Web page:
Ysaÿe – Six Sonatas for Solo Violin
with world première of Étude-Poème
Eugène Ysaÿe (1858–1931)
Six Sonatas for Solo Violin, Op. 27
Étude-Poème in G minor ‘Sérénade’ (with Mario Häring, piano)
Noé: ‘Eugène Ysaÿe’s six sonatas for solo violin have accompanied me in my musical education since I was 14 years old. Born in Brussels and having acquired my basic instrumental technique in direct succession from Ysaÿe, via Carlo Van Neste and Jacques Dupriez, this link seems to increase in symbolic significance for me the more I travel around the world to share my music.
Ysaÿe left us a priceless treasure in the form of his works for solo violin, which are often undervalued because of their use as a measure of technical accomplishment in the great international competitions.
As I myself have participated in this ‘circus’, I am delighted to have the opportunity now to present a more personal approach to this set of works, free of any pressure to conform.
For this recording, I was allowed to use a Sartory bow that was a gift to Eugène Ysaÿe from Elisabeth, Queen of Belgium, in 1929. The recording also makes use of the ‘Ysaÿe’ E-string (called ‘chanterelle’) that has been reproduced on the basis of the spools found in the Corelli factories in France. The Royal Library of Belgium made it possible to select the Étude Poème op. 9 to accompany the six sonatas; a world première recording.’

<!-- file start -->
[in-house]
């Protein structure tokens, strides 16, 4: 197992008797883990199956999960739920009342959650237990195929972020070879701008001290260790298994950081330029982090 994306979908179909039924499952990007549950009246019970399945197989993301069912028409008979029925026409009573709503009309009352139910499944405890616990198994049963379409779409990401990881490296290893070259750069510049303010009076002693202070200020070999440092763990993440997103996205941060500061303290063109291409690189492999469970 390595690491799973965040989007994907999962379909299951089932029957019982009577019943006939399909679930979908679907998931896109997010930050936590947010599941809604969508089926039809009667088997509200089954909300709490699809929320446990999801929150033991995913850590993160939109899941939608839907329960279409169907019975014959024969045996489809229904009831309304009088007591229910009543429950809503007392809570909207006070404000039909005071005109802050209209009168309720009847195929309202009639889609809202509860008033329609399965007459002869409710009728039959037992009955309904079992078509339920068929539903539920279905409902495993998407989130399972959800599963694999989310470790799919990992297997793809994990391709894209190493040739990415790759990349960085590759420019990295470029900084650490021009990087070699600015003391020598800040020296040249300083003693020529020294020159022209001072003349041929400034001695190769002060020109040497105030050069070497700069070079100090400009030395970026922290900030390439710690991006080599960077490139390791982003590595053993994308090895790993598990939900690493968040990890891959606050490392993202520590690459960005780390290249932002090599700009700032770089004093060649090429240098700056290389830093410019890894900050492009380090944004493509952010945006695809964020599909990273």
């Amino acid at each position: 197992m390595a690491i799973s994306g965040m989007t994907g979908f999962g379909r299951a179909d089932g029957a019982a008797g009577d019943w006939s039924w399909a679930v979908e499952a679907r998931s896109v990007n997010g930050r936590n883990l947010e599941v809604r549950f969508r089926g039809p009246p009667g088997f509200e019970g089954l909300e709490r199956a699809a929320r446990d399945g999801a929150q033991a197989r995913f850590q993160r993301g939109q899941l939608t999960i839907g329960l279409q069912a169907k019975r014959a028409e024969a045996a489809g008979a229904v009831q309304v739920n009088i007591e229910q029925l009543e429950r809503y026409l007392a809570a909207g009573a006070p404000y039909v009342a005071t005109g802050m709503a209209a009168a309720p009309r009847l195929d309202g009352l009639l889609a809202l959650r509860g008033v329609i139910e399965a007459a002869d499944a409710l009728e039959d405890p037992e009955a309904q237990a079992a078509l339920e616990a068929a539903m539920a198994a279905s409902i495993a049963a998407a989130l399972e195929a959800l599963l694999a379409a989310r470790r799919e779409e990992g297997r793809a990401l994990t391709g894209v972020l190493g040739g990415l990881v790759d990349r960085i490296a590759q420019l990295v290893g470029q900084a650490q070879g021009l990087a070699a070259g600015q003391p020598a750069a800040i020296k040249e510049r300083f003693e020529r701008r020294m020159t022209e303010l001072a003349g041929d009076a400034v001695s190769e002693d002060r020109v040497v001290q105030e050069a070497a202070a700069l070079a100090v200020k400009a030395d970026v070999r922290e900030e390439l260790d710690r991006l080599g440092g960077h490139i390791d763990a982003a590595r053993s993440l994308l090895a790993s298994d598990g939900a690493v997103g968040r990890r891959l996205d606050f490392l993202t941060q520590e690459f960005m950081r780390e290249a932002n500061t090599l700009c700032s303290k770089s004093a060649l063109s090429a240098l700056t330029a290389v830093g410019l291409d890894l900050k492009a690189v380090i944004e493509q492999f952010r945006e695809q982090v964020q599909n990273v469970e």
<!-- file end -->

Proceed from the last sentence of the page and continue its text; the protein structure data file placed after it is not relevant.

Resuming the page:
– From the booklet notes
‘The G minor is beautifully played: after the first movement the Fugato almost steals in, developing with naturalness; there is chiaroscuro in the Allegretto; the finale is forceful but not stressful. And so it goes on, through the other sonatas.’The Strad
‘Inui plays exceptionally cool and accurate, gives every note sound and expressiveness and at the same time keeps an eye on the storyline of the complicated scores. It is a feast to hear how exact the double stops are and how he combines movement and tranquility with great force and gentle intuition.’Luister 10/10
‘Inui convinces by an overall mastery which places it among the most important versions among modern references.’Crescendo Magazine
‘Noé Inui not only “courts” these beautiful pieces, he makes a deep bow to them, at the same time creating excitement and deeply felt emotion. An interpretation that reaches far beyond the technique. A seamless interplay between spirit and matter.’Opus Klassiek